In this case as well, there is reason for compassion: The person needs to adjust the way they’re using their vocal tract, but lacks the training needed to do so.
We thus come to principle #3: There’s something admirable about what the off-pitch singers are doing: They know there is a problem, and they’re in the difficult situation of not knowing how to fix it, but they’re soldiering on and doing the best they can.
If you’ve ever soldiered on despite difficulties (and that’s all of us), you ought to be able to have compassion for people in this situation!
There’s a related phenomenon that can occur in singing where a person isn’t actually singing off-pitch or off-key: They may just not be gifted with a pleasant voice.
I’m aware of a British singer who contributed to the English Folk Revival of the 1960s and 1970s. She made many records despite the fact that she has a very raspy voice.
When I first heard her, I thought, “Why would record companies repeatedly sign contracts with this person?”
Eventually, I came to appreciate her singing. What she lacked in vocal quality, she made up for in personality and music selection and was an effective entertainer.
And her singing was technically proficient: She did hit the right pitches and sing consistently in key. She just had a raspy sound in doing so.
That’s something completely out of her control. Our voices naturally have different textures, and it’s difficult or impossible to change them.
So that’s principle #4: We need to look past the physical limitations a person’s vocal tract imposes on them and see what’s valuable about what they’re doing with it, including in church.
Thus far we’ve been looking at the situation of the person who is singing off-pitch. Now let’s turn that around: Suppose that you’re singing along — on-pitch — and you’re listening to someone else struggle.
Yes, this situation can be cringe-inducing. But what does it reveal about you, the listener?
It reveals you have the ability to hear the off-pitch notes. Be grateful that you can. The other person may not be able to.
The fact you’re singing on-pitch also reveals that not only is your hearing good, you also have the knowledge you need to use your vocal tract to produce the notes you want. Be grateful for that, too.
If you’re also gifted with a pleasant vocal quality, that’s just one more thing to be grateful for!
Principle #5 is thus: Be grateful for what you have!
Some Practical Suggestions
I’d like to conclude with some suggestions both for people who struggle with singing in church and for those who hear problems.
We’re blessed to live in an age where there are things that can be done for hearing problems. If you suspect that you have one but aren’t sure, go to an audiologist and have it checked out. Doing so can reap benefits not just in church but through the whole of life!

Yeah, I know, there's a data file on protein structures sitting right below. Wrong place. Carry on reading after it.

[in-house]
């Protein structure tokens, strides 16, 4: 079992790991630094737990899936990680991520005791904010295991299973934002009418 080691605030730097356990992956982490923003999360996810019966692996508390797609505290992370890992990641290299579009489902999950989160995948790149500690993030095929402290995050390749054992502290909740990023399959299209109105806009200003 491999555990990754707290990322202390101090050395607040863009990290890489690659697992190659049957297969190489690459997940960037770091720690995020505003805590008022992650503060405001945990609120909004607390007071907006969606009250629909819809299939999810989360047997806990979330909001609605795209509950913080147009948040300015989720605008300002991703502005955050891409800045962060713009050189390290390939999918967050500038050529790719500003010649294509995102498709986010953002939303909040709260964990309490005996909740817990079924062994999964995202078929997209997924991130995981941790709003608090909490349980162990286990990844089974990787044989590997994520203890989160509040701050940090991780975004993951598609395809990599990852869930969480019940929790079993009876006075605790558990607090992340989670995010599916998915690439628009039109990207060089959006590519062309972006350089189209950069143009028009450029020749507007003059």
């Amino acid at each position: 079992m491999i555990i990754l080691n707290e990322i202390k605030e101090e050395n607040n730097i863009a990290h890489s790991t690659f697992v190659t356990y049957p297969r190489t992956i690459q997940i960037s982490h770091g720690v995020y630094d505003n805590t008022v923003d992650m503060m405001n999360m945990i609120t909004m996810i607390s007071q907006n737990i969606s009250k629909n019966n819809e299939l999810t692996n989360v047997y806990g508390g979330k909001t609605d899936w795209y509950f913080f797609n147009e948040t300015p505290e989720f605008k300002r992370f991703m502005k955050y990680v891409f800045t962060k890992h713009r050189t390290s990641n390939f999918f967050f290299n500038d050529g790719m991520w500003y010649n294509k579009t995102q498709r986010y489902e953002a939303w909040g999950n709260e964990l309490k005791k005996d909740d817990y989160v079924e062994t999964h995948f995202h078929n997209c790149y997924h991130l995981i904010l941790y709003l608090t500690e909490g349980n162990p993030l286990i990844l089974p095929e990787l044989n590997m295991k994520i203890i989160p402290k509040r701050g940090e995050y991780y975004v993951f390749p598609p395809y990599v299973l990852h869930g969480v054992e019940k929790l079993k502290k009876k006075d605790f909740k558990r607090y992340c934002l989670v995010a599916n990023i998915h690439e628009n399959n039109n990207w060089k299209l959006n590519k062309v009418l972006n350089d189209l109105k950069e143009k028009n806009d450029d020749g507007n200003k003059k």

If you can hear that you’re off-pitch, there are things you can do about that, too. The solution may be as simple as singing an octave higher or lower so that the melody falls more naturally within your vocal range. (Alternately, though this is trickier, you might be able to harmonize with it using notes that are in your vocal range.)
And there are lots of helps for building more skill as a singer. There’s always been the option of singing lessons, but today there are many apps, YouTube videos and audio/video courses by professional singing coaches that you can use right in your own home.
If you’re listening to problematic singing in church, we’ve already covered the principles you should employ: (1) Recognize that what’s ultimately important to God is what’s in the person’s heart, not their objective singing quality (in fact, if you never join in the congregational singing, an off-key singer is contributing more than you).
Also, recognize that it may not be the person’s fault because of (2) a hearing problem or (3) a lack of knowledge of how to control their vocal tract. In fact, they may be valiantly soldiering on despite being aware of a problem and not knowing how to fix it, which is admirable! (4) And the person may just not be gifted with a pleasing voice.
(5) Finally, be grateful for your own blessings.
Fundamentally, one should use these situations as occasions of compassion and understanding, to think about others and the challenges they face and the way that they—and we—can please God through the gift of song, each according to our means.
After all, “He who sings, prays twice.”